NFPA hosted a research workshop with these international partners at the annual NFPA conference in Boston in early June. Two of the common themes that came out of the workshop are that wildfire is, uniquely, an evolving and growing hazard amongst fire risk threats; and all of its contributing and impacting factors on upward trends.


The proceedings of this workshop will be released soon and the impacts of climate change on wildfire behavior and response will no doubt grow in influence going forward. The tragic events in Portugal over the weekend and today are a stark reminder of this evolving risk and the wildfire preparedness work still to come.  


Three days of national mourning have been declared in Portugal from Sunday.  As these fires continue to burn, we hope for the safety of residents and responses alike, and their recovery.  


Photo credit: Portugal fire - three days of mourning declared - The Portugal News  pulled 19 June 2017

An article about educating children and youth in Australia, Lessons Save Lives, shared some harrowing tales about how disaster training received by children saved lives.  A few examples of how children responded successfully to hazardous conditions after receiving good preparedness education drove home the importance of such training. Rather than frightening them, these lessons empowered them to be able to make good decisions during an emergency that saved their lives and the lives of others.  I was horrified when I read about the senseless loss of life simply because students and teachers had not received adequate disaster preparedness training.  The stories shared should motivate everyone to take steps today to provide students with knowledge and skills that can make a difference.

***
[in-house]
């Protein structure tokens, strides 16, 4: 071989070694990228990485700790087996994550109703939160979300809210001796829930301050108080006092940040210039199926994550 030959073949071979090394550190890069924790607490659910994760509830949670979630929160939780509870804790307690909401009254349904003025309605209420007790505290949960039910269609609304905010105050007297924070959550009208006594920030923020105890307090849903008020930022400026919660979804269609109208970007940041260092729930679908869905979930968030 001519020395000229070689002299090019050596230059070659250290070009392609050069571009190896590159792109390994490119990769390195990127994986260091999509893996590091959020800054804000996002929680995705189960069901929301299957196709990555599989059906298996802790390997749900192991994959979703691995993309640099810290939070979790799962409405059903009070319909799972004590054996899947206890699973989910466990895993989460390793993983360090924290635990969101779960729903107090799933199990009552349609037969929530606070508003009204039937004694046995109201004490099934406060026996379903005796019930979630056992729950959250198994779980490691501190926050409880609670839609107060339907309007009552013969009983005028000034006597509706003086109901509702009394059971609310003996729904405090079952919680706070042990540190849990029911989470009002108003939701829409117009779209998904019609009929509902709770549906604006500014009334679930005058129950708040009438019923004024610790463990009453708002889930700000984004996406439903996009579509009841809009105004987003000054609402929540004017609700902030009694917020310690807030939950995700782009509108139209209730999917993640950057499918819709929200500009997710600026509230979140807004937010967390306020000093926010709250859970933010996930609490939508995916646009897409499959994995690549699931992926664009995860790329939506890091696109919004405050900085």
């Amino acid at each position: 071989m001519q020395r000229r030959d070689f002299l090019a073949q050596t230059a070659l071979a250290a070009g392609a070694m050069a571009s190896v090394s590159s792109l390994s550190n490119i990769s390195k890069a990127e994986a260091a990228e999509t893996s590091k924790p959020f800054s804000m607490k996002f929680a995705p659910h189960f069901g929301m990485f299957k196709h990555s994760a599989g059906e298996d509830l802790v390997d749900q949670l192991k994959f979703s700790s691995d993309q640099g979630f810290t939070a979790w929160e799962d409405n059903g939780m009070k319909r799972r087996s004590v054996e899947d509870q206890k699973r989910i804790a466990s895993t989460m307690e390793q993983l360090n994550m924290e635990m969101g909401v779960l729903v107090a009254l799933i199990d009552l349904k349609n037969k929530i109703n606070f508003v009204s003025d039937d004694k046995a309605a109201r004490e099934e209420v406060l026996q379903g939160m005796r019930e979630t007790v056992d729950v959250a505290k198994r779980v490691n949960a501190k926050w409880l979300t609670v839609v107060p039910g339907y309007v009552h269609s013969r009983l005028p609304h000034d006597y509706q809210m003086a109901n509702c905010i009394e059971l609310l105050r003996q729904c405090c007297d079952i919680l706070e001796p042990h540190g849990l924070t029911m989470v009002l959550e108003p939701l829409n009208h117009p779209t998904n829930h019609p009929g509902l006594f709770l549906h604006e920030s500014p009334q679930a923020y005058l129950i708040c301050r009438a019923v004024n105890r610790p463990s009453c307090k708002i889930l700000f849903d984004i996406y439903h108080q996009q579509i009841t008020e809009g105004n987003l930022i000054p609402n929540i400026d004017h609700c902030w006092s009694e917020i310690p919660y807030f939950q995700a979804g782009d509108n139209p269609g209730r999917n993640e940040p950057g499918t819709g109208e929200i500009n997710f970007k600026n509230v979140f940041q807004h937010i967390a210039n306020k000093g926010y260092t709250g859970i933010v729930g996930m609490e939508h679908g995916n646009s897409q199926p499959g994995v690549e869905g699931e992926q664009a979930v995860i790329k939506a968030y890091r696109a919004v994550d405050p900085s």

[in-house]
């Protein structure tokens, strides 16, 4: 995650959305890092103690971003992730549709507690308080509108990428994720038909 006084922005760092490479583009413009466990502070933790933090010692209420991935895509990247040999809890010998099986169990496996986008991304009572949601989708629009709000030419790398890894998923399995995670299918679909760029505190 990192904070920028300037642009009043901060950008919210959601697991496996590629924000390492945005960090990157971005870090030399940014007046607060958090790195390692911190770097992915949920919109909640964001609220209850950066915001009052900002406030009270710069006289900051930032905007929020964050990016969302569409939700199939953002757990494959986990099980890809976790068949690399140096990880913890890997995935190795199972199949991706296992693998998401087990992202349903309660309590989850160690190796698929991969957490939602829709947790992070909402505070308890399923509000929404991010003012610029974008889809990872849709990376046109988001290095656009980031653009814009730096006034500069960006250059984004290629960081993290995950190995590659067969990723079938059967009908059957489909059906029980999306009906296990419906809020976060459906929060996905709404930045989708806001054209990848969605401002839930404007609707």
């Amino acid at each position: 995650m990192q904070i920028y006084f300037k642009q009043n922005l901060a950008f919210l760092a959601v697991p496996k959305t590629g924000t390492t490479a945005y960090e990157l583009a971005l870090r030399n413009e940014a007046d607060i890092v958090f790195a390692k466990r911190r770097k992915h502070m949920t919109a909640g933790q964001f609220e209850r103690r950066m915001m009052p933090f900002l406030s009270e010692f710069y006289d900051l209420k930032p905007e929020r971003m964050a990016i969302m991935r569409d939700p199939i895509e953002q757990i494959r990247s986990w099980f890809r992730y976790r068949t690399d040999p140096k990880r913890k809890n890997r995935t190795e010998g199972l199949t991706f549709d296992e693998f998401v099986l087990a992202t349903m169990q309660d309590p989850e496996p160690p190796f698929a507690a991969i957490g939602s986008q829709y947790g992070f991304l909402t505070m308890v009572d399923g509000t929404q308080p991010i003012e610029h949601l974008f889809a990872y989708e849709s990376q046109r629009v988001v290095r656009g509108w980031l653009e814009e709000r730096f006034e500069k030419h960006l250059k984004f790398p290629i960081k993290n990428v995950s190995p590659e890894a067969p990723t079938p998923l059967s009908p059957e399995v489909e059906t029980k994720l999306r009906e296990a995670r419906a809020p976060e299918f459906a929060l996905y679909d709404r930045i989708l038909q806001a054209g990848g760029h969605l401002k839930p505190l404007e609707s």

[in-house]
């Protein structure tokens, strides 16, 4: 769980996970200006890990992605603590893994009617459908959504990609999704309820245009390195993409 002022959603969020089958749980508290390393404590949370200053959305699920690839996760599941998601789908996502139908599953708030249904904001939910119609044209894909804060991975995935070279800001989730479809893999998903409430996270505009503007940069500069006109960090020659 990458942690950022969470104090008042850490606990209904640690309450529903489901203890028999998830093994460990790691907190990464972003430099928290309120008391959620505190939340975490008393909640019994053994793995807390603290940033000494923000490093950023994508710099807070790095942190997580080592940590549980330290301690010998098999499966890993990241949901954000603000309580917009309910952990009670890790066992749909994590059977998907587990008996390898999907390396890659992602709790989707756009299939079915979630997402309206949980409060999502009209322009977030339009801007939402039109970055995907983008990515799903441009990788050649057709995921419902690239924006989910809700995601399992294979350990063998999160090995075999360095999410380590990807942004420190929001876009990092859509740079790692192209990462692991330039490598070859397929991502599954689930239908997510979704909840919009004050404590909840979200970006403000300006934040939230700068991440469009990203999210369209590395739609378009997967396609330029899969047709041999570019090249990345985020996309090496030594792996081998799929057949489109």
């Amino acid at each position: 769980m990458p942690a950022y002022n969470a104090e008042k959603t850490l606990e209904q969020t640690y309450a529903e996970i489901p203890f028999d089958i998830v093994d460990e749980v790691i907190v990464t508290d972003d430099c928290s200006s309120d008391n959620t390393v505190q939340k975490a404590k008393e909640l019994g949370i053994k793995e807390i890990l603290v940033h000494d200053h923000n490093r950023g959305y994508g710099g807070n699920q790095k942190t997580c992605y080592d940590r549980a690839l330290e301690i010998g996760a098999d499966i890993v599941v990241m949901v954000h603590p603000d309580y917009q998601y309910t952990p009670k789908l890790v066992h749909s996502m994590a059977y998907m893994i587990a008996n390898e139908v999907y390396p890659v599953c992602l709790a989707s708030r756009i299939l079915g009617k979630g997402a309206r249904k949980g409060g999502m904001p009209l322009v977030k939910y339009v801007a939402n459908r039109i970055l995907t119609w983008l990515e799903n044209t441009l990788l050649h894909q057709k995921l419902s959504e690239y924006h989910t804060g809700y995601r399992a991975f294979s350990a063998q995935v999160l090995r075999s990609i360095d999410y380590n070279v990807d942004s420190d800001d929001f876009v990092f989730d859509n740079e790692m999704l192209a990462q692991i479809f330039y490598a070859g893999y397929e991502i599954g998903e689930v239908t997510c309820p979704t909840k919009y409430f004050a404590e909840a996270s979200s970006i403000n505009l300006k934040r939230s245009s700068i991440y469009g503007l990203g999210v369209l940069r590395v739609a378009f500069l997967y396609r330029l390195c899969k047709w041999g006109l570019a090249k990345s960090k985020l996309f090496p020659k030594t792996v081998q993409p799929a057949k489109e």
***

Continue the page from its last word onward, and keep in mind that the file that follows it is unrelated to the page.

A story shared from the Japan Times, Preserving Okawa Elementary School is the right thing to do, shared a sad story about how a lack of training contributed to bad choices that cost lives during the March 11, 2011, Tsunami, but also detailed how  students in Kamaishi were able to save themselves when more than 1,000 other people living in their city perished.  These students had received training from a piloted disaster preparedness curriculum and made good decisions about what to do which ultimately resulted in their survival.


What children learn today can empower them to make better choices in the event of a natural disaster – choices that can ultimately save their lives.  We have all read stories about how children took action to save lives after they learned preparedness lessons in school.  These types of success stories exemplify the value of time invested in disaster preparedness training for children. There are resources for parents and teachers to use, and some simple tips shared with children and youth can make a difference in helping them survive dangerous situations.  NFPA’s TakeAction page offers virtual field trips with accompanying lesson plans about wildfire and wildfire preparedness, videos, and other resources to enable you to invest time wisely in helping children develop wildfire survival knowledge.  Don’t miss an opportunity today to be a hero in the life of a child.


Photo shared by Jeremy Keller from Ohio Wildfire Community Preparedness Day

The June issue of Fire BreakNFPA Wildfire Division's newsletter, is now available for viewing. Here's what you'll find in this month's issue: